Some of the techniques of combinatorics, or the study of counting, can be applied to calculate the probabilities of drawing certain types of hands in poker. The probability of being dealt a flush is relatively simple to find, but is more complicated than calculating the probability of being dealt a royal flush.

### Assumptions

For simplicity we will assume that five cards are dealt from a standard 52 deck of cards without replacement. No cards are wild, and the player keeps all of the cards that are dealt to him or her.

We will not be concerned with the order in which these cards are drawn, so each hand is a combination of five cards taken from a deck of 52 cards. There are a total number of *C*(52, 5) = 2,598,960 possible distinct hands. This set of hands forms our sample space.

### Straight Flush Probability

We start by finding the probability of a straight flush. A straight flush is a hand with all five cards in sequential order, all of which are of the same suit. In order to correctly calculate the probability of a straight flush, there are a few stipulations that we must make.

We do not count a royal flush as a straight flush. So the highest ranking straight flush consists of a nine, ten, jack, queen and king of the same suit. Since an ace can count a low or high card, the lowest ranking straight flush is an ace, two, three, four and five of the same suit. Straights cannot loop through the ace, so queen, king, ace, two and three are not counted as a straight.

These conditions mean that there are nine straight flushes of a given suit. Since there are four different suits, this makes 4 x 9 = 36 total straight flushes. Therefore the probability of a straight flush is 36/2,598,960 = 0.0014%. This is approximately equivalent to 1/72193. So in the long run, we would expect to see this hand one time out of every 72,193 hands.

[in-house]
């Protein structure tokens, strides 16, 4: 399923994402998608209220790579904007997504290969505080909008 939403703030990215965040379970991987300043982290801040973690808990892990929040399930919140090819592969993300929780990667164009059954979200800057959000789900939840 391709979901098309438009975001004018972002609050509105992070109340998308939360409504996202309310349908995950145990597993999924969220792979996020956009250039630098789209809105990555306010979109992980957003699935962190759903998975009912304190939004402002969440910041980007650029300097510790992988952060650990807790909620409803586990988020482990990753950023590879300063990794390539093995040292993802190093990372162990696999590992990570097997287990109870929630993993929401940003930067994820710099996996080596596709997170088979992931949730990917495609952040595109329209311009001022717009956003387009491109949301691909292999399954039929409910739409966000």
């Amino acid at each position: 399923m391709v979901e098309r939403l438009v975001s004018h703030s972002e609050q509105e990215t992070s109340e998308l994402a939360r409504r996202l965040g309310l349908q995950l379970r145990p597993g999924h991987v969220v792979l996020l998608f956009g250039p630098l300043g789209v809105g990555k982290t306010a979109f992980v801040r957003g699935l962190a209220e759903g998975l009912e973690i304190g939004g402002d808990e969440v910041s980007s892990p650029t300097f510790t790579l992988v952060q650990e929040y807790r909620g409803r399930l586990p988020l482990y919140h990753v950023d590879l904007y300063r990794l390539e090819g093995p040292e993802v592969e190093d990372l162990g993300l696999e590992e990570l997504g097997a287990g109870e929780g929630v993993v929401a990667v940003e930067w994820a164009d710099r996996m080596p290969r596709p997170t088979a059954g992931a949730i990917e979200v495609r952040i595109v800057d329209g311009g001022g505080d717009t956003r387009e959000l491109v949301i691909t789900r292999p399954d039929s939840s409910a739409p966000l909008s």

### Flush Probability

A flush consists of five cards which are all of the same suit. We must remember that there are four suits each with a total of 13 cards. Thus a flush is a combination of five cards from a total of 13 of the same suit. This is done in *C*(13, 5) = 1287 ways. Since there are four different suits, there are a total of 4 x 1287 = 5148 flushes possible.

Some of these flushes have already been counted as higher ranked hands. We must subtract the number of straight flushes and royal flushes from 5148 in order to obtain flushes that are not of a higher rank. There are 36 straight flushes and 4 royal flushes. We must make sure not to double count these hands. This means that there are 5148 – 40 = 5108 flushes that are not of a higher rank.

We can now calculate the probability of a flush as 5108/2,598,960 = 0.1965%. This probability is approximately 1/509. So in the long run, one out of every 509 hands is a flush.

### Rankings and Probabilities

We can see from the above that the ranking of each hand corresponds to its probability. The more likely that a hand is, the lower it is in ranking. The more improbable that a hand is, the higher its ranking.